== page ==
Along sixth street just east of downtown you’ll find an area of red brick buildings, broken storefronts and scenic views of downtown Tulsa. In the recent past you’d likely also have seen tumbleweeds and the occasional vagrant — but a growing group of Tulsans seeks to change all of that.
The Pearl represents an area of historic prosperity, where a community of business and residential spaces existed together in walkable harmony. Though mostly vacant now it’s easy to see that this area was once diverse and bustling.
“From 1920 to 1964, the local residential population seemed to adequately sustain two small groceries, as well as a barber shop, drugstore, dry cleaner, shoe repair shop, beauty shop, tavern, and restaurant.”
This balance of commercial and residential uses has become scarce in the Tulsa of the twenty-first century. Our grocery needs are mostly relegated to big box stores which reside in a sea of parking lots, and the era of the mom-and-pop drug store has given way to the Walgreens-on-every-corner approach to service.
But there’s hope, if not for the neighborhood drugstore than at least for a peaceful harmony of life, work and pedestrian-friendly development. The Pearl represents a somewhat unique situation in Tulsa: a tightly-packed grouping of salvageable (albeit run-down) commercial buildings adjacent to but independent from the urban core. While there’s nothing wrong with new buildings as part of urban redevelopment, it’s also important to utilize the historic infrastructure we have instead of letting it fall into ruin — or worse, bulldozing it to build cheap characterless retail or office space.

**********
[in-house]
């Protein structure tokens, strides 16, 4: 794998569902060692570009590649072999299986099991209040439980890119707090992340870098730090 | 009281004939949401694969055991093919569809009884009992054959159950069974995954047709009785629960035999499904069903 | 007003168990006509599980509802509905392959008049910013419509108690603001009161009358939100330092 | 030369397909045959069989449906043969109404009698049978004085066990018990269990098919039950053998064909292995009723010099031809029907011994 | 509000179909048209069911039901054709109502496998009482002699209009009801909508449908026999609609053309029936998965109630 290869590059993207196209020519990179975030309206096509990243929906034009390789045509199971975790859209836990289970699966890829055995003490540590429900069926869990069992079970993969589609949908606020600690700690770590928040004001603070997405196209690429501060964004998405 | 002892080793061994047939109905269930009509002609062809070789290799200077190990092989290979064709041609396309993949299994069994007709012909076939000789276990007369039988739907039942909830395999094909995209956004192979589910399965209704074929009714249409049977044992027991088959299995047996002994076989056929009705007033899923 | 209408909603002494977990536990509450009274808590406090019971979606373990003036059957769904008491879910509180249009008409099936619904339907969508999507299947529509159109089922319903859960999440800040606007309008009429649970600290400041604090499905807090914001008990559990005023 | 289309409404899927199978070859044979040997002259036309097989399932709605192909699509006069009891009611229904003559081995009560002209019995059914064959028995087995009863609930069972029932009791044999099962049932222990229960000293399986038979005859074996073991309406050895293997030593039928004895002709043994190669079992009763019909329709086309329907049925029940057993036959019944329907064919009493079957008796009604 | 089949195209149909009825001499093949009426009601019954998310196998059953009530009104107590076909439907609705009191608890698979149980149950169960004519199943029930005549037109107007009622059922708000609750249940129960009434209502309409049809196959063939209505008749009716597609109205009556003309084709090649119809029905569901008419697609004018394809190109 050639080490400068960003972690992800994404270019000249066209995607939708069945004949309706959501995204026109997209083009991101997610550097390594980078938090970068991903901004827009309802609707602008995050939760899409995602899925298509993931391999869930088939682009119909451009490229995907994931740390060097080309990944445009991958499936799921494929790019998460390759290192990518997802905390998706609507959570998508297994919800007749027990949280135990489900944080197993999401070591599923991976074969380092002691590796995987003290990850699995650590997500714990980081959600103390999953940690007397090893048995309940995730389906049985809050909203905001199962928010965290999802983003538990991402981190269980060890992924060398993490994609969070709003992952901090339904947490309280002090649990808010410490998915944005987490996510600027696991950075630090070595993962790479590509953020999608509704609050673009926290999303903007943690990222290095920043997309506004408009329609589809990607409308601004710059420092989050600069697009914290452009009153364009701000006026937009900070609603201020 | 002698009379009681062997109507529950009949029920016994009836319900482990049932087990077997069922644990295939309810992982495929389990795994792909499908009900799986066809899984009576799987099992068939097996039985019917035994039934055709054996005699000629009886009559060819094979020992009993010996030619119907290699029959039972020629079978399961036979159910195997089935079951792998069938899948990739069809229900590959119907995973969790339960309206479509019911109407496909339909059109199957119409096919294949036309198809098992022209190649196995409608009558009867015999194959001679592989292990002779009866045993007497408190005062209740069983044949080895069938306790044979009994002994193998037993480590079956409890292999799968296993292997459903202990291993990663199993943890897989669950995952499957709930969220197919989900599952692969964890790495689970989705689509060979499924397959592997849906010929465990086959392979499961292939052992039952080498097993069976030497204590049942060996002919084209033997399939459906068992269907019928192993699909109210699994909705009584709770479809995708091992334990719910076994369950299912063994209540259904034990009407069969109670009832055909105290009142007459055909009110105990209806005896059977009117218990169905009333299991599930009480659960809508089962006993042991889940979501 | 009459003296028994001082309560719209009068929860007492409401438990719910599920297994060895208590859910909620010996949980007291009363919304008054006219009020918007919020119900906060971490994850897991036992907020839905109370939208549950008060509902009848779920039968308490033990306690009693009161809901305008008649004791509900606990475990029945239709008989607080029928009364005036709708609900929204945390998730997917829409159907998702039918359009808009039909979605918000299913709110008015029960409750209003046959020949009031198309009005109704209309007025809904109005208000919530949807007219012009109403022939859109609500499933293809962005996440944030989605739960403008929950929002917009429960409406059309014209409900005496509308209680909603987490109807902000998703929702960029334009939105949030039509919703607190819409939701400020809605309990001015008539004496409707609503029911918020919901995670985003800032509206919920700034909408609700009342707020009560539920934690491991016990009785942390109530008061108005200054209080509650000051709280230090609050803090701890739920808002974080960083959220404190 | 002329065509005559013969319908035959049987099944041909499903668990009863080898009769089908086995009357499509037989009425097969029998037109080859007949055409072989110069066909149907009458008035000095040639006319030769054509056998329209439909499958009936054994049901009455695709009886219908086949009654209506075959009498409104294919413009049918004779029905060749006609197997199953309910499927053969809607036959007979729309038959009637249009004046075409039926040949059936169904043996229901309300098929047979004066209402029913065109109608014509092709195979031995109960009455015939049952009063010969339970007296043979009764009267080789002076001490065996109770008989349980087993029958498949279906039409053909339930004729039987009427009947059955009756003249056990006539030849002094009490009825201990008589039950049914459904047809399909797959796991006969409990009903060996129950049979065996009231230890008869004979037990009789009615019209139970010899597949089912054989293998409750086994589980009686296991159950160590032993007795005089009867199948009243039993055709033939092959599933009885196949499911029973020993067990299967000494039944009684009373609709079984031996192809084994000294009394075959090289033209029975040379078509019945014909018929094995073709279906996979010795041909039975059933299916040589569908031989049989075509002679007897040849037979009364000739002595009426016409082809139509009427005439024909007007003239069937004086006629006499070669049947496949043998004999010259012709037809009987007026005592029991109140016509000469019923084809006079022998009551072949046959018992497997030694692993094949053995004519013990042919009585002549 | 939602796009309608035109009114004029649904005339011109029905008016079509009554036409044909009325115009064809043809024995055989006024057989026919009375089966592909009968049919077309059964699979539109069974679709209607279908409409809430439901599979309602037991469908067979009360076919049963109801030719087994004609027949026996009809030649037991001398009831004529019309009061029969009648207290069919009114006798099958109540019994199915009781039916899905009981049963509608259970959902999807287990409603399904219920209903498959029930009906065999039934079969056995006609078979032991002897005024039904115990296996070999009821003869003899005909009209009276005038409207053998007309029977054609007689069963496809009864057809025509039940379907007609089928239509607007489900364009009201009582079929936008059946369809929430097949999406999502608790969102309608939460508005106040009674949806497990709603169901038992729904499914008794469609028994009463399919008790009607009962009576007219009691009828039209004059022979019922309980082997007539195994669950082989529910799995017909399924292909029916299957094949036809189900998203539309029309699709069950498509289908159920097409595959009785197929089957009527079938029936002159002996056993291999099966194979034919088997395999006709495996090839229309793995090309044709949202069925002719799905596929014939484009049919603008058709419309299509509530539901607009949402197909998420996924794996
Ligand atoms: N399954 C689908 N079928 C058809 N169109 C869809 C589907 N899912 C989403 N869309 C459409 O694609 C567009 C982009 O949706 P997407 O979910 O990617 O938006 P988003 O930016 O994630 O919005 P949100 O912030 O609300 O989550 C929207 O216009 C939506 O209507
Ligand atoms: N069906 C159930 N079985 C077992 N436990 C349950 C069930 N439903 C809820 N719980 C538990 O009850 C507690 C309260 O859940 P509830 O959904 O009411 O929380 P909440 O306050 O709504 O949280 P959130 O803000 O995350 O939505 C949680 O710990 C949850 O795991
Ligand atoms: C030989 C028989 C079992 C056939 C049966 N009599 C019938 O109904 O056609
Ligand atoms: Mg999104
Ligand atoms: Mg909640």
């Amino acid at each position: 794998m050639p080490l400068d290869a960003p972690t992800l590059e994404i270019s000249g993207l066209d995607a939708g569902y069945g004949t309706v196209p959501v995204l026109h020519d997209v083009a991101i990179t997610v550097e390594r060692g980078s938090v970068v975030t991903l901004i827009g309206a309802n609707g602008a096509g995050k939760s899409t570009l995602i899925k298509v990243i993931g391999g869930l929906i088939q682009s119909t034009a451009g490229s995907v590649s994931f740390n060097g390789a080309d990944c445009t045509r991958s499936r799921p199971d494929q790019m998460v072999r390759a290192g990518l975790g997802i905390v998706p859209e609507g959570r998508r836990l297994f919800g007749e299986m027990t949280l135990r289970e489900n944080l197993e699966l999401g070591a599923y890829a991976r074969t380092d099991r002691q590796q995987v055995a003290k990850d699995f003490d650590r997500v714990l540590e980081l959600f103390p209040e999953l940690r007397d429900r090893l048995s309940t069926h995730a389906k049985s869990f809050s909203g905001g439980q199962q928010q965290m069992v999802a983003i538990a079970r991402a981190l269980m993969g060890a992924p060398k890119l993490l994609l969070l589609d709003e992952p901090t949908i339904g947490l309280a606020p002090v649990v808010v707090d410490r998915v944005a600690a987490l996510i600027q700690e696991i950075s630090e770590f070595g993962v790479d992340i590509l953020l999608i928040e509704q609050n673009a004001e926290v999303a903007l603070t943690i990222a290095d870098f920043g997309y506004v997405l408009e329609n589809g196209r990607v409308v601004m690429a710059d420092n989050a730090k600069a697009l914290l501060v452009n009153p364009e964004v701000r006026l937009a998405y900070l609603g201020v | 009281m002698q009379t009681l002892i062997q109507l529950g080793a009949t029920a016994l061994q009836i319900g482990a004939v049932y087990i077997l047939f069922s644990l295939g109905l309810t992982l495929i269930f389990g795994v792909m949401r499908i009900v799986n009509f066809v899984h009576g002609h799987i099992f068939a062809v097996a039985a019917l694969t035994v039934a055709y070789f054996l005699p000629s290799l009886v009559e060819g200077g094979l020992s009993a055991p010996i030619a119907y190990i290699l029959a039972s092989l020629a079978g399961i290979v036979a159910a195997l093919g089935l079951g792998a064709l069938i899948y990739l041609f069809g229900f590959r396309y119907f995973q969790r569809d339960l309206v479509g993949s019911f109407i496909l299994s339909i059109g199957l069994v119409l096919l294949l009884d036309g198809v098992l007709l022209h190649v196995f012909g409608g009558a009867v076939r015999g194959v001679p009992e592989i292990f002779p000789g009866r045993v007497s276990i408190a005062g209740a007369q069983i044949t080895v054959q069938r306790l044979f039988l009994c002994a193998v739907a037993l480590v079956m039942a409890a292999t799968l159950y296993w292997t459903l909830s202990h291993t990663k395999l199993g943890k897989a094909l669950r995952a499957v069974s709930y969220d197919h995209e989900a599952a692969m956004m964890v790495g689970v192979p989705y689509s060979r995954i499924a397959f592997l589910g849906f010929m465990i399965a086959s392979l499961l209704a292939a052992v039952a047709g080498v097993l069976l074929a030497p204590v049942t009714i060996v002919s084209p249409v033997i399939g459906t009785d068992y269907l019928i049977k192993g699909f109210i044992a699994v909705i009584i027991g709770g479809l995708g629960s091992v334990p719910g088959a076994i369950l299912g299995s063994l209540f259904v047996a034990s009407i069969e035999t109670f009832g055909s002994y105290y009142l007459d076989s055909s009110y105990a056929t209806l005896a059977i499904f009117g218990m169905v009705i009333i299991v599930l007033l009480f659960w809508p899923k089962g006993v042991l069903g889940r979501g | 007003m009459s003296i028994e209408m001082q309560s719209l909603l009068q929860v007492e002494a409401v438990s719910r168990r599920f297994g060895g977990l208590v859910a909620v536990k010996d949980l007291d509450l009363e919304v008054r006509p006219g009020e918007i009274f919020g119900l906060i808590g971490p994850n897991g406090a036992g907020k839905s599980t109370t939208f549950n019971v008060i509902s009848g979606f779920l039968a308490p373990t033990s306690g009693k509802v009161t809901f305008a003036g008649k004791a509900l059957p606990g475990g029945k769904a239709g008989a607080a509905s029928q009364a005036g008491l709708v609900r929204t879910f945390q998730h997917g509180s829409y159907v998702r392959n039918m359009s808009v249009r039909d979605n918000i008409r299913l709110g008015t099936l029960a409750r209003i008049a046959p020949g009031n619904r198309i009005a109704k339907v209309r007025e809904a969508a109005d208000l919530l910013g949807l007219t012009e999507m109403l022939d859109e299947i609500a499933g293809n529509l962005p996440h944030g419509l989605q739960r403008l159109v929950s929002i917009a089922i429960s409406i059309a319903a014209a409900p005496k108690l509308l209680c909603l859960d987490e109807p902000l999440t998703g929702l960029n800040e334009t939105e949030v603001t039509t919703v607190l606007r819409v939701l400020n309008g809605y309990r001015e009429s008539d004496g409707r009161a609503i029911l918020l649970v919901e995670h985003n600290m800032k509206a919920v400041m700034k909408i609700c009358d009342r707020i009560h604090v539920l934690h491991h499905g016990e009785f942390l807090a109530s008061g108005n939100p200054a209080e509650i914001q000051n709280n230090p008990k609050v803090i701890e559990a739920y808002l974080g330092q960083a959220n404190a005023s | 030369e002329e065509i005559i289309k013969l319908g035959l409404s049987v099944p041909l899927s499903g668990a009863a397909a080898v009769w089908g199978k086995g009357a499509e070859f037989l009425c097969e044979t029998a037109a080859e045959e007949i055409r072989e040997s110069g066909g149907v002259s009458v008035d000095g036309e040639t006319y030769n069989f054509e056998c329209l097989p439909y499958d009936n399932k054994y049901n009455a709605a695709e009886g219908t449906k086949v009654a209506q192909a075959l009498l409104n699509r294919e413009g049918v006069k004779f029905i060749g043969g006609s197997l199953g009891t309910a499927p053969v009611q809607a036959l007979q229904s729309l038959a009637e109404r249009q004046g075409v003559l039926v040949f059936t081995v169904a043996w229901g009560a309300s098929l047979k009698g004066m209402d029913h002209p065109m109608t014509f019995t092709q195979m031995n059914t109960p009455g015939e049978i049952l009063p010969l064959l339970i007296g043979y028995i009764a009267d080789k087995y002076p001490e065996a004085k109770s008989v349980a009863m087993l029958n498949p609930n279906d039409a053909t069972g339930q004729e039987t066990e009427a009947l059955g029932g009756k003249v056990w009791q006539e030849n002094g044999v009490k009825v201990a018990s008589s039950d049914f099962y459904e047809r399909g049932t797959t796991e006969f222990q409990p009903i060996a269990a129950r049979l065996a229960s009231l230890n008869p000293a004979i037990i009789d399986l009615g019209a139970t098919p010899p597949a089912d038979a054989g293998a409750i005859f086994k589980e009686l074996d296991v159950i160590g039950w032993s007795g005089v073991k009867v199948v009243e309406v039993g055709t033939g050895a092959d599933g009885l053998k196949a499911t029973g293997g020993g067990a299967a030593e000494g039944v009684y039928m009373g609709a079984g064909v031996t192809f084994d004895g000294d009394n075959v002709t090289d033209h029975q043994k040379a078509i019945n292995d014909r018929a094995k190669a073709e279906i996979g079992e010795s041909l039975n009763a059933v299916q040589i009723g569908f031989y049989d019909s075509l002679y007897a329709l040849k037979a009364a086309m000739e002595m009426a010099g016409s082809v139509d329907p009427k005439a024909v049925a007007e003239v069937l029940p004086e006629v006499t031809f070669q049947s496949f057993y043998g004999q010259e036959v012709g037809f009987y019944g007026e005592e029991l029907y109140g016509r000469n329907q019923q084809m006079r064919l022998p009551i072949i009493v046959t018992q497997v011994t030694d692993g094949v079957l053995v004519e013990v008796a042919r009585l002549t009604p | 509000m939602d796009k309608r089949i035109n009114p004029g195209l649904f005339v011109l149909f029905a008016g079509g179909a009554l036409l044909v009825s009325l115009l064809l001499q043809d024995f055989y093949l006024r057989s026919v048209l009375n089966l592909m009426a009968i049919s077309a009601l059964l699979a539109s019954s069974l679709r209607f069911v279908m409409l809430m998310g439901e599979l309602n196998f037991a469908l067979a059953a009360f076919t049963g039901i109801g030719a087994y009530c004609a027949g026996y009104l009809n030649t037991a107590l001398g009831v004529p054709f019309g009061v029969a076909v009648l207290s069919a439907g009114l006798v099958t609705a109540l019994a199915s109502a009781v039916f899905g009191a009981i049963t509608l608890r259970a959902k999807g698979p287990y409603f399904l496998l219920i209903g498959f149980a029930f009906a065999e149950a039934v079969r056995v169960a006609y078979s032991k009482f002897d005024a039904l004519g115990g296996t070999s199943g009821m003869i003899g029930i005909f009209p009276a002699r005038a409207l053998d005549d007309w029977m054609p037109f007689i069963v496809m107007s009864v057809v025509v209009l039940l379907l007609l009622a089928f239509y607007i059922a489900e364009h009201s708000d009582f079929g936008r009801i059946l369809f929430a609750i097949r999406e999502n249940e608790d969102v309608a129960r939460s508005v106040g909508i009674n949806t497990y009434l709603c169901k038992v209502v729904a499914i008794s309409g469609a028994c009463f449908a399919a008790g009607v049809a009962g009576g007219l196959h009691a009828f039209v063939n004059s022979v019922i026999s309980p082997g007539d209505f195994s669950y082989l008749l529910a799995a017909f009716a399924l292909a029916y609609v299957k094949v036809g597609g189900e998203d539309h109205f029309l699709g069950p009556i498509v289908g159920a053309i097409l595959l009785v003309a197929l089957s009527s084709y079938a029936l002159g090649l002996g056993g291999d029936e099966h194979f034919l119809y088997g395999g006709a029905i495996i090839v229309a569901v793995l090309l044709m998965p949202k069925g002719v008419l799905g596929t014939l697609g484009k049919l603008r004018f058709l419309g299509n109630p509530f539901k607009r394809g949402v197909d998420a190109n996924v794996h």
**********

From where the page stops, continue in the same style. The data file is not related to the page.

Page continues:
And so a group of citizens is fighting for The Pearl, before it’s too late.
We’ll be delving into the issue of the Pearl District in more detail over the coming months, profiling the history behind the area and the people championing — and resisting — its redevelopment and rebirth. In the meantime, here’s a recap of an event held last weekend that encapsulates the possibilities — and potential challenges — to developing the Pearl District.
Polishing the Pearl
Last weekend the Tulsa’s Young Professionals held the “Street Cred” event, which invited local businesses and organizations to help show off the potential for redevelopment in the Pearl. Volunteers cleaned up broken glass and garbage and applied fresh paint and temporary signage for the event. Local restaurants and eateries provided food and beverages, crafters displayed and sold their various creations and local organizations and businesses set up (temporary) shop to give 6th street some curb appeal.